The red dust slowly exploding with each step, leaving a little stain on the skin.
The tiny movement of so much life – busy ants, native flowers in bloom and the voices of accented travellers around me.
And later that night, I laid under a blanket of stars that spread like a whispering galaxy in the desert heat. And then an ant bit me and I was forced to surrender inside, to bed.
The W a l k
Pre-dawn is my favourite. I love the blue light that pierces the horizon right before sunrise slowly wakes the land. We were up early and arrived in time for those first golden drops. Out of the car and a few steps forward, we finally meet.
Uluru commands her own definition of power, beauty + majesty.
I am listening to the wind, swotting the flies, feeling the soft sunlight. It is a beautiful feeling.
We crunch the dirt as we take each step. For quite a distance there signs informing cultural significance and no photography. What a treat to sensitively observe this and simply take it in, rather than feeling the need to record it. As we pass each bend I scan her surface. In some parts the earth looks raw and broken – in others soft undulating curves. She is so feminine.
We walk and drink water and walk. The sun continues to curve into the sky directly above us and we pass few people. There is the sound of birds, an occasional lizard and camp dogs in the distance as we pass Mutu-julu. My mother is a regular bushwalkers and sets an impressive pace. Part observation, part meditation with the occasional stop to soak in the silence – we are connected in the beauty of this moment.
The sun basking face of a lizard monitor, as if waiting for us to find him.
A flowering bush alive with copulating butterflies.
Suddenly the crumpet like surface of Uluru rolls right down to the path. I have been watching her like a distant mountain and now, she reaches down to our feet. I feel the vibration of something living, pure energy. This moment will stay with me. We finish the walk with a birthday breakfast – celebrating my dear Aunty – and sit at a waterhole with a picnic of biscuits, cheese and day old croissant. With the late morning sun a shadow protects us from the March heat and her walls now a brilliant orange. We walk back to the car and reflect on the stories we have read along the way. The Dreaming speaks of the role of men, of women, of payback, of intuition and in one, the fierce power of a mother protecting her young. I remove my dust caked socks and finally give in to the midday heat. It is only as we are slowly driving away and she disappears around the curve of the road that I whisper to my mum and aunty... “it is perhaps the purest place on living Earth I have every been”.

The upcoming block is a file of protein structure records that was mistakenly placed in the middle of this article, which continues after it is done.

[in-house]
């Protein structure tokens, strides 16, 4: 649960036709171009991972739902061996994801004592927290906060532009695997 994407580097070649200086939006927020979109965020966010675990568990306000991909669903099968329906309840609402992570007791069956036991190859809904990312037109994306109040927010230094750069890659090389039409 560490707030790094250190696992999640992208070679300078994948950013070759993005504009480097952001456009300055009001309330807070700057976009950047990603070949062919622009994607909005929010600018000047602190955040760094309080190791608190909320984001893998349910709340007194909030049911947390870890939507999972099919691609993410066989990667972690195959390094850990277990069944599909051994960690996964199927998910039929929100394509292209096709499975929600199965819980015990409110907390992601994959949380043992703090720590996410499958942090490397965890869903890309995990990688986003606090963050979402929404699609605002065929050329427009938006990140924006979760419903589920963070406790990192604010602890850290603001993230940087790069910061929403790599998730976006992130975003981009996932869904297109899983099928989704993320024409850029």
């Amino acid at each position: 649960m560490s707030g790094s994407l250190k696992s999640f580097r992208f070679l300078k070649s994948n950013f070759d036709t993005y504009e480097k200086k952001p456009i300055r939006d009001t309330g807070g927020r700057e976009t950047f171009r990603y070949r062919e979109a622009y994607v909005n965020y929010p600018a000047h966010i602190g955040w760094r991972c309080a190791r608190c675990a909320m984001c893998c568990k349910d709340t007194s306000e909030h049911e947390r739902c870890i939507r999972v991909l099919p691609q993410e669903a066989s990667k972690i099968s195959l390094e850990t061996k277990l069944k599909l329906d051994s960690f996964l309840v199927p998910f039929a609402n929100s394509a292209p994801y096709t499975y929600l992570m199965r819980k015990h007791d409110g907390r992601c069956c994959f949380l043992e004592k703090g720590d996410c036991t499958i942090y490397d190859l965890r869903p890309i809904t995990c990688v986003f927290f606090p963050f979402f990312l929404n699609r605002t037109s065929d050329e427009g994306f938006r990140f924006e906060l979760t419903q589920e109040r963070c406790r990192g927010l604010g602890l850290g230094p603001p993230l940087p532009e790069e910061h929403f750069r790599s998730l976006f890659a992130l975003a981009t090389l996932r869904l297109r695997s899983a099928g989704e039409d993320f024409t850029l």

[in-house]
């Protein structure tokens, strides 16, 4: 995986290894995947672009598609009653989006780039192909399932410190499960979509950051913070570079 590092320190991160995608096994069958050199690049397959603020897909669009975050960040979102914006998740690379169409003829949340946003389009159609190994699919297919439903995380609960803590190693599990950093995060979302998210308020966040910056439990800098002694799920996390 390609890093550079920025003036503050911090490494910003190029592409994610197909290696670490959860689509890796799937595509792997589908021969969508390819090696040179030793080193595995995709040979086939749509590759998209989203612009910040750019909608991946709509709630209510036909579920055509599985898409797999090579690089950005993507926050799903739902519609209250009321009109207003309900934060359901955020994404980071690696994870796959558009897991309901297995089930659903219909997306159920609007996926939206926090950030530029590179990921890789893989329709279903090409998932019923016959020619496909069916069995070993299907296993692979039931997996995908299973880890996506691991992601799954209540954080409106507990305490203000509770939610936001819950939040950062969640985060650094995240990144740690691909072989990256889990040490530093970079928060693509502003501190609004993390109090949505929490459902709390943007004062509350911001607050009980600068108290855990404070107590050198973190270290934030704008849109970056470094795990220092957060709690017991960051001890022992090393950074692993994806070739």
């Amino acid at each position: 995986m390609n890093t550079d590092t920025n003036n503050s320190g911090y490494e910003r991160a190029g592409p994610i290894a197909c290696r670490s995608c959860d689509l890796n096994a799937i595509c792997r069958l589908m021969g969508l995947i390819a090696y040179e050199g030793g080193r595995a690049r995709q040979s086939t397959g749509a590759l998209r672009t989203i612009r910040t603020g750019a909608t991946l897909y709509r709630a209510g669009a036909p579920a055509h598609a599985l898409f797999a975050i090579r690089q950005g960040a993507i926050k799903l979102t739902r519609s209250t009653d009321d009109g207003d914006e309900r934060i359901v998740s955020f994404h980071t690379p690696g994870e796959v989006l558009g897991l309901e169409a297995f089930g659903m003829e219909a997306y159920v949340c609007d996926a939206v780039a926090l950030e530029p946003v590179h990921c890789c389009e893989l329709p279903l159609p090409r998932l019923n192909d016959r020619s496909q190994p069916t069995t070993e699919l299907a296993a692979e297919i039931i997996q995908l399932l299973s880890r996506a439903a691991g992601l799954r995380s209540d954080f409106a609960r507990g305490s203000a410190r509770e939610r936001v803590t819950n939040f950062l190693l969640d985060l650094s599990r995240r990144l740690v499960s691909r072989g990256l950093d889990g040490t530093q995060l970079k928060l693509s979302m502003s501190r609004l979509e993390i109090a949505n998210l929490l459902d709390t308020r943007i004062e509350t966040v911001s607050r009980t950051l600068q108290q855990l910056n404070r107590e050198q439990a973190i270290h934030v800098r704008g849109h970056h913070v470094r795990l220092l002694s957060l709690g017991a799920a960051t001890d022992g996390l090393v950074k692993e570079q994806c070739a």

In my experience, most travels start with a gut feeling. It goes right to the core, a descending calm and deep trust that the idea will happen. Some might call it intuition, have you had it?
In 2012 I set off on a grand adventure to travel the world. And so from one day of flying into the blue waters of Arafura sea and the blue skyline of Darwin and venturing North into the un-known, I have discovered that when we pursue new experiences perhaps the biggest learning is about intuitive living. About trusting onself to the make the right decisions, at the right time. It remains both a mystery and deep learning to me and I invite you to join me as I continue to write my story.